International Teachers of Pop released their eponymous album a few months back and I've been negligent not to listen through it right the way through because it's a small treat. Very, very British and to be more precise, English, it's emblematic of the kind of record that shows up every few years from one band or another and represents an ongoing faith in smalltown high street eccentricity and self-expression.
So where exactly did this tradition start? probably with the first Roxy Music album which first foregrounded this kind of weird, assembled futurism. Then fast forward to the Human League, any number of early Eighties synth duos, then Pulp and the cultish but fondly remembered World of Twist.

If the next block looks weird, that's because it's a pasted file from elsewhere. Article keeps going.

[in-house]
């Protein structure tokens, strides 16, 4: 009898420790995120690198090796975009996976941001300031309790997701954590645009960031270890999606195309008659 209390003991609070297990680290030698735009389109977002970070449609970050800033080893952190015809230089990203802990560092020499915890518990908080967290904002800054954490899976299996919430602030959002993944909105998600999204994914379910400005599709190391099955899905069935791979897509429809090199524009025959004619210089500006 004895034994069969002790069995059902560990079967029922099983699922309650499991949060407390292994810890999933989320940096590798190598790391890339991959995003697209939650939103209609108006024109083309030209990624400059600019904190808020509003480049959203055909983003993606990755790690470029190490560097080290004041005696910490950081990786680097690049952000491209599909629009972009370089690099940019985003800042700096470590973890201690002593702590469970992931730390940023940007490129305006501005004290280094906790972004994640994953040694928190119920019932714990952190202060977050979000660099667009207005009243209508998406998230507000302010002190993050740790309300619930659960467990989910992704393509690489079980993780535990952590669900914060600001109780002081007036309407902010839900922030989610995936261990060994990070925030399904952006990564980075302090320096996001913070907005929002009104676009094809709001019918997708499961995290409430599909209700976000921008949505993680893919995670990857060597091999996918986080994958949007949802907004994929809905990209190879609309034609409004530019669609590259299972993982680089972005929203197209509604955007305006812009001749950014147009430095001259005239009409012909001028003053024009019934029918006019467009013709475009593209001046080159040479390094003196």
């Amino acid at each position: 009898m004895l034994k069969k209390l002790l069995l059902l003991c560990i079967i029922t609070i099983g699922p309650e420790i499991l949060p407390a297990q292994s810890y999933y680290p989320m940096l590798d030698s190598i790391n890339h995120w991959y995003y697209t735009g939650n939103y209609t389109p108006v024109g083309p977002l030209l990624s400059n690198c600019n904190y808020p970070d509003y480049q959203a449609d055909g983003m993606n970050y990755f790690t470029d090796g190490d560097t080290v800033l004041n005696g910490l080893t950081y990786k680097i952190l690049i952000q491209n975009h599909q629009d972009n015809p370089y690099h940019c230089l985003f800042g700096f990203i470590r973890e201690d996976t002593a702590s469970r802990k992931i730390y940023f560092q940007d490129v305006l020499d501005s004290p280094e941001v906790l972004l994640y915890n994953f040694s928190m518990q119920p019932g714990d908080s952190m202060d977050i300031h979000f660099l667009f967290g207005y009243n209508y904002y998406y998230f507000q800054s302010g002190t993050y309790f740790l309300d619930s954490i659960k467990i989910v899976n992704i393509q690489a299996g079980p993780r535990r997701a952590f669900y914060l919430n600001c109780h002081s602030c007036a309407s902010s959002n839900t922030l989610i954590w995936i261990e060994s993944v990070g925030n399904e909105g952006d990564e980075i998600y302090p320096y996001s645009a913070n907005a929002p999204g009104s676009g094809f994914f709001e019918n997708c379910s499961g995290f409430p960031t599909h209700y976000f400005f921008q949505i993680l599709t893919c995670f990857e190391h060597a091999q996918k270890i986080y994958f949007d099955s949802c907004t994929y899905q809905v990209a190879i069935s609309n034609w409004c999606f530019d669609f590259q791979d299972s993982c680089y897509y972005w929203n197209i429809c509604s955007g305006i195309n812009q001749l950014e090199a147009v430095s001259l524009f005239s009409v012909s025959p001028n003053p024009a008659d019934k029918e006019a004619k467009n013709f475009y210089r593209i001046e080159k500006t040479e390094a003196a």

And now to International Teachers of Pop. Their's is a Woolworth's pick and mix selection, stirring up low and high culture to a frothy mix; sci-fi synths and harmonised vocals, Kraftwerk rhythms, Jane Weaver pulses and B52's oddity. Not intended to be taken remotely seriously but to forge out a series of funfair rollercoaster rides you'll want to get on again as soon as you've got off.
It wasn't altogether a surprise to discover that members of Moonlandingz and Whyte Horses have combined forces in the line up of International Teachers of Pop or that Jarvis Cocker and Moloko's Roisin Murphy have become fans. As I say, they're working in an altogether English tradition that it's heartening to see still has legs. Pop concoction of the year thus far...